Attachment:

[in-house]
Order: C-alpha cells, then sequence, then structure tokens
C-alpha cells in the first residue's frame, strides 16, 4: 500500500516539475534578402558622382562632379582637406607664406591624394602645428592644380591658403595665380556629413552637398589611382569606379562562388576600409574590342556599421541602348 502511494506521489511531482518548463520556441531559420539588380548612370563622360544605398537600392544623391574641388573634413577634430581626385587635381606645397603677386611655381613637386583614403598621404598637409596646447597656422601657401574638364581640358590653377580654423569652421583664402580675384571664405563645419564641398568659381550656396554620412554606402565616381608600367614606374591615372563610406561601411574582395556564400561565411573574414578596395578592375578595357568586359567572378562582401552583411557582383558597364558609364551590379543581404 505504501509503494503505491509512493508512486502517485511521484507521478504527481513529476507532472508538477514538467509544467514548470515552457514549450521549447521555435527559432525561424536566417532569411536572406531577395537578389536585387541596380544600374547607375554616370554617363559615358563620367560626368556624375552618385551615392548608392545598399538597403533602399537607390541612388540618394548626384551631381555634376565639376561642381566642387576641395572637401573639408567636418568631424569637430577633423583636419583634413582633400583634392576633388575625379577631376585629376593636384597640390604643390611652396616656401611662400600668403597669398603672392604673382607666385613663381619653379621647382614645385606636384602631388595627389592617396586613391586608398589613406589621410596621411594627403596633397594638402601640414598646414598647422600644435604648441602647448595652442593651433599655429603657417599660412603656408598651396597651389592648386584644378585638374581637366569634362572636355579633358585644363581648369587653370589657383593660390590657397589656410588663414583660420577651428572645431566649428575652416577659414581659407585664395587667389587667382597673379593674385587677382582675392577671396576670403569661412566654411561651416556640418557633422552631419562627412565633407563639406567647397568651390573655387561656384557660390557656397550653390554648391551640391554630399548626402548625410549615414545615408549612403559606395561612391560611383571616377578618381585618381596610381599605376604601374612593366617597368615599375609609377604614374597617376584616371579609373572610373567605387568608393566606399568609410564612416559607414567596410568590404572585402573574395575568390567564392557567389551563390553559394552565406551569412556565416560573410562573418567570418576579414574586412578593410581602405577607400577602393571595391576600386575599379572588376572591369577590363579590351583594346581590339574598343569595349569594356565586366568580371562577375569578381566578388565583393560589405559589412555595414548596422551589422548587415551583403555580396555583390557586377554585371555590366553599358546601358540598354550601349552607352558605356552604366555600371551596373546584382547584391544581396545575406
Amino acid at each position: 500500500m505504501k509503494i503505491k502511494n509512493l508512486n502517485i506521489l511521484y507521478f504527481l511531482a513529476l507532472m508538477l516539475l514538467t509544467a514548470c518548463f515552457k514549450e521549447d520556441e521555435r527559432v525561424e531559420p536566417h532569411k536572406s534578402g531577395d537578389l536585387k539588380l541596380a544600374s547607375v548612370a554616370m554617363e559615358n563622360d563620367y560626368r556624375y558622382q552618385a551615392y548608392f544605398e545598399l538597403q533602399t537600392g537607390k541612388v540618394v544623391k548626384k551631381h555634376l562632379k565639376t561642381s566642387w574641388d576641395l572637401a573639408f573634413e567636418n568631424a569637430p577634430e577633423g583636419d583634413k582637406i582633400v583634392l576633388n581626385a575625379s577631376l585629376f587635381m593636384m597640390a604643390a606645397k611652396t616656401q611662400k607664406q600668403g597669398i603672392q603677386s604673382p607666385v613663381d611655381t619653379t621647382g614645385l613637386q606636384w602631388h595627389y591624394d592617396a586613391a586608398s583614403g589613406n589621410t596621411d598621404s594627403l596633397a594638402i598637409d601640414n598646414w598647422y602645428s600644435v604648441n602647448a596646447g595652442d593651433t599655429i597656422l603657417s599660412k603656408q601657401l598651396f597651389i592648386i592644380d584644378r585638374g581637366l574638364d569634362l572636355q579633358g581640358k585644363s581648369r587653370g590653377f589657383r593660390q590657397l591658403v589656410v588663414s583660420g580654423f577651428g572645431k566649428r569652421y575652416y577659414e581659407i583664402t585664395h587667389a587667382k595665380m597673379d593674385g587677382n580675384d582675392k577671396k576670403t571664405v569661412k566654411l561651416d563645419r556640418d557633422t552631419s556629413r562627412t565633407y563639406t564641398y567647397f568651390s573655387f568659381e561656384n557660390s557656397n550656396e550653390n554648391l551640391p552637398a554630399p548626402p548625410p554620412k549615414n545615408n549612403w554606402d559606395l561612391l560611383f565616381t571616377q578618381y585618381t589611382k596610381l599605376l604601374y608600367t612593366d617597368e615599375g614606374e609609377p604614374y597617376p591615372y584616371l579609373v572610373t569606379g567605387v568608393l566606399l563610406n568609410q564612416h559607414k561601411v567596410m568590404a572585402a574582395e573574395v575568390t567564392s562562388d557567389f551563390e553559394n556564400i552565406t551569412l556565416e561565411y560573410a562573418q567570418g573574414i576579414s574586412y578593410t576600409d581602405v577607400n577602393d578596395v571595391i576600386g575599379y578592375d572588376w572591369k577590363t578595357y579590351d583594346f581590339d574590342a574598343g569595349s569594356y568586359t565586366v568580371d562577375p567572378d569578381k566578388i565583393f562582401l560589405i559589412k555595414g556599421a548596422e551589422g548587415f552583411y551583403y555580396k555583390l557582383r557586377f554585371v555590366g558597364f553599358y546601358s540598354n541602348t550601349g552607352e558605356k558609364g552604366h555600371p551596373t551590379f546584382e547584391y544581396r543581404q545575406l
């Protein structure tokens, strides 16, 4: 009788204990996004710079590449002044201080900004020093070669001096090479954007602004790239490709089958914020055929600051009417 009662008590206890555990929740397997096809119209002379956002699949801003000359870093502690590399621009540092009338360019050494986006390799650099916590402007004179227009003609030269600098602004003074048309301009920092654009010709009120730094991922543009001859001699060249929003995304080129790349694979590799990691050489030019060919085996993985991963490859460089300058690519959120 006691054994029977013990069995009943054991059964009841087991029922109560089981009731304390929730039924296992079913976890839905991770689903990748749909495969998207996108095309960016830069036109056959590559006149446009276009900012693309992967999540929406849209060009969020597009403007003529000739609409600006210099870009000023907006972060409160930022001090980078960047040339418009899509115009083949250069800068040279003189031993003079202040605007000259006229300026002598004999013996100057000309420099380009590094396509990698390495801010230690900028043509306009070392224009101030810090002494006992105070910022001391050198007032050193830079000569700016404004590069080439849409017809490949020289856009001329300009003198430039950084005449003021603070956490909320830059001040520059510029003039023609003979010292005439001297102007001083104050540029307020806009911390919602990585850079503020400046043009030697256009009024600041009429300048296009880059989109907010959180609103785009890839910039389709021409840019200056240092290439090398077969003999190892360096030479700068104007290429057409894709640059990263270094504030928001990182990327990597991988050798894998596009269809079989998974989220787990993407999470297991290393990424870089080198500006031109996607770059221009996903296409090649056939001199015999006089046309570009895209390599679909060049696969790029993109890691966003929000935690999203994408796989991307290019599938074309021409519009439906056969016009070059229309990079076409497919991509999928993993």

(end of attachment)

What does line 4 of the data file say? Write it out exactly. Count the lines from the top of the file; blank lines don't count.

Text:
Amino acid at each position: 500500500m505504501k509503494i503505491k502511494n509512493l508512486n502517485i506521489l511521484y507521478f504527481l511531482a513529476l507532472m508538477l516539475l514538467t509544467a514548470c518548463f515552457k514549450e521549447d520556441e521555435r527559432v525561424e531559420p536566417h532569411k536572406s534578402g531577395d537578389l536585387k539588380l541596380a544600374s547607375v548612370a554616370m554617363e559615358n563622360d563620367y560626368r556624375y558622382q552618385a551615392y548608392f544605398e545598399l538597403q533602399t537600392g537607390k541612388v540618394v544623391k548626384k551631381h555634376l562632379k565639376t561642381s566642387w574641388d576641395l572637401a573639408f573634413e567636418n568631424a569637430p577634430e577633423g583636419d583634413k582637406i582633400v583634392l576633388n581626385a575625379s577631376l585629376f587635381m593636384m597640390a604643390a606645397k611652396t616656401q611662400k607664406q600668403g597669398i603672392q603677386s604673382p607666385v613663381d611655381t619653379t621647382g614645385l613637386q606636384w602631388h595627389y591624394d592617396a586613391a586608398s583614403g589613406n589621410t596621411d598621404s594627403l596633397a594638402i598637409d601640414n598646414w598647422y602645428s600644435v604648441n602647448a596646447g595652442d593651433t599655429i597656422l603657417s599660412k603656408q601657401l598651396f597651389i592648386i592644380d584644378r585638374g581637366l574638364d569634362l572636355q579633358g581640358k585644363s581648369r587653370g590653377f589657383r593660390q590657397l591658403v589656410v588663414s583660420g580654423f577651428g572645431k566649428r569652421y575652416y577659414e581659407i583664402t585664395h587667389a587667382k595665380m597673379d593674385g587677382n580675384d582675392k577671396k576670403t571664405v569661412k566654411l561651416d563645419r556640418d557633422t552631419s556629413r562627412t565633407y563639406t564641398y567647397f568651390s573655387f568659381e561656384n557660390s557656397n550656396e550653390n554648391l551640391p552637398a554630399p548626402p548625410p554620412k549615414n545615408n549612403w554606402d559606395l561612391l560611383f565616381t571616377q578618381y585618381t589611382k596610381l599605376l604601374y608600367t612593366d617597368e615599375g614606374e609609377p604614374y597617376p591615372y584616371l579609373v572610373t569606379g567605387v568608393l566606399l563610406n568609410q564612416h559607414k561601411v567596410m568590404a572585402a574582395e573574395v575568390t567564392s562562388d557567389f551563390e553559394n556564400i552565406t551569412l556565416e561565411y560573410a562573418q567570418g573574414i576579414s574586412y578593410t576600409d581602405v577607400n577602393d578596395v571595391i576600386g575599379y578592375d572588376w572591369k577590363t578595357y579590351d583594346f581590339d574590342a574598343g569595349s569594356y568586359t565586366v568580371d562577375p567572378d569578381k566578388i565583393f562582401l560589405i559589412k555595414g556599421a548596422e551589422g548587415f552583411y551583403y555580396k555583390l557582383r557586377f554585371v555590366g558597364f553599358y546601358s540598354n541602348t550601349g552607352e558605356k558609364g552604366h555600371p551596373t551590379f546584382e547584391y544581396r543581404q545575406l